While text-based relatedness is about the similarity of documents, i.e. the proportion of terms they have in common, citation-based relatedness is broader. Two documents can be co-cited, and hence related, for many reasons [25–29]. For example, the two documents may use the same algorithm (to solve the same or different problems); the two documents may be written by the same author; or the two documents may be co-cited for less predictable reasons, for example, if both are examples of well-written academic articles and the citing author is writing a book on academic writing. Today’s text-based methods can hardly calculate such types of semantic relatedness.
Figure 1: Google Scholar’s “Related article” feature
Figure 2: Citation-Proximity Analysis
One particularly effective citation-based approach is citation proximity analysis (CPA) (Figure 2) [30–36]. Its intuition is that the closer the proximity in which two documents are cited in a text, the more highly related the two documents are. For instance, if two documents A and B are cited within the same sentence, they are more highly related than documents A and C that are cited in different paragraphs (Figure 2). Citation-proximity analysis has successfully been used to calculate relatedness of research articles [30–36], as well as the relatedness of Wikipedia articles , , web pages , and authors .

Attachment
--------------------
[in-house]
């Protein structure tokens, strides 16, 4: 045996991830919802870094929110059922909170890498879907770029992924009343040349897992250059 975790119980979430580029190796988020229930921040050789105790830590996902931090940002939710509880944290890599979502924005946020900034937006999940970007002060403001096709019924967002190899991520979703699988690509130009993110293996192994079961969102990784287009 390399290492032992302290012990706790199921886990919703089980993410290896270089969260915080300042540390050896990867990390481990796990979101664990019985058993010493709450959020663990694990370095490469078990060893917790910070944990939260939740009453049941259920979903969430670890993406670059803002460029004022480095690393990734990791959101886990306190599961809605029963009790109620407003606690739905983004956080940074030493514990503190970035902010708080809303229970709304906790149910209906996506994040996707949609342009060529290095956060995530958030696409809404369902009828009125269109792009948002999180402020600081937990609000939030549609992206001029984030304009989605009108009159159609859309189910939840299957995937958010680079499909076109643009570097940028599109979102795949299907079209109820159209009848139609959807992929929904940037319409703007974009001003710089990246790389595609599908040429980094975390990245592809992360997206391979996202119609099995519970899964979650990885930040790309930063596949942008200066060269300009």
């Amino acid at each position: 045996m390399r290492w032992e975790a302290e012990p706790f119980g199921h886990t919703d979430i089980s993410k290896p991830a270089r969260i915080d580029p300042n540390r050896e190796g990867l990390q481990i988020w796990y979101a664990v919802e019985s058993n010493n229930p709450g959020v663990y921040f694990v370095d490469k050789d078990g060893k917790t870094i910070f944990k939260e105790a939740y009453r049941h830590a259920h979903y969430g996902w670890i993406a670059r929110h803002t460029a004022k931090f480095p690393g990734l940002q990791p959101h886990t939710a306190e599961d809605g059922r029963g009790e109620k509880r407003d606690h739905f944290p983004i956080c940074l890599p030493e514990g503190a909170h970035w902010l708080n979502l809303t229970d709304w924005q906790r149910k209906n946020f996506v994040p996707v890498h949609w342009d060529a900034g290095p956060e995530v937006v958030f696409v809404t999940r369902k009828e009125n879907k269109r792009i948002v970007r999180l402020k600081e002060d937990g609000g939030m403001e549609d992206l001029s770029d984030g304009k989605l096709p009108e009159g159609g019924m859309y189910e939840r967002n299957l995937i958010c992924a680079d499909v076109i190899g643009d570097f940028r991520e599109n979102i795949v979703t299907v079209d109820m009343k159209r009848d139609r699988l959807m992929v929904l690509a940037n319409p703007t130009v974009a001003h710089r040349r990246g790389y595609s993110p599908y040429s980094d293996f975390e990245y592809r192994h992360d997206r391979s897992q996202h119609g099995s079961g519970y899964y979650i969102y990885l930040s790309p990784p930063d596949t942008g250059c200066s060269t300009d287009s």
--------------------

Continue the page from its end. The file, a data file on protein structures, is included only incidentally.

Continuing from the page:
2 Research Problem
Although citation-proximity may be very effective, it suffers from the same problem as other citation-based approaches: To calculate relatedness, documents need to be (frequently) co-cited. However, most research articles are never cited, and it usually takes a year or more before a document receives its first citation , . Consequently, document relatedness based on citation-proximity can only be calculated for few documents in a corpus and tends to work best on older documents.
3 Research Goal
The research goal is to develop a citation-proximity-alike relatedness method that works for less cited and uncited documents. The new method should reflect the variety of relatedness that may be expressed through co-citation proximity. This means the relatedness should not simply be based on the proportion of terms that two documents share and hence only express the degree of similarity.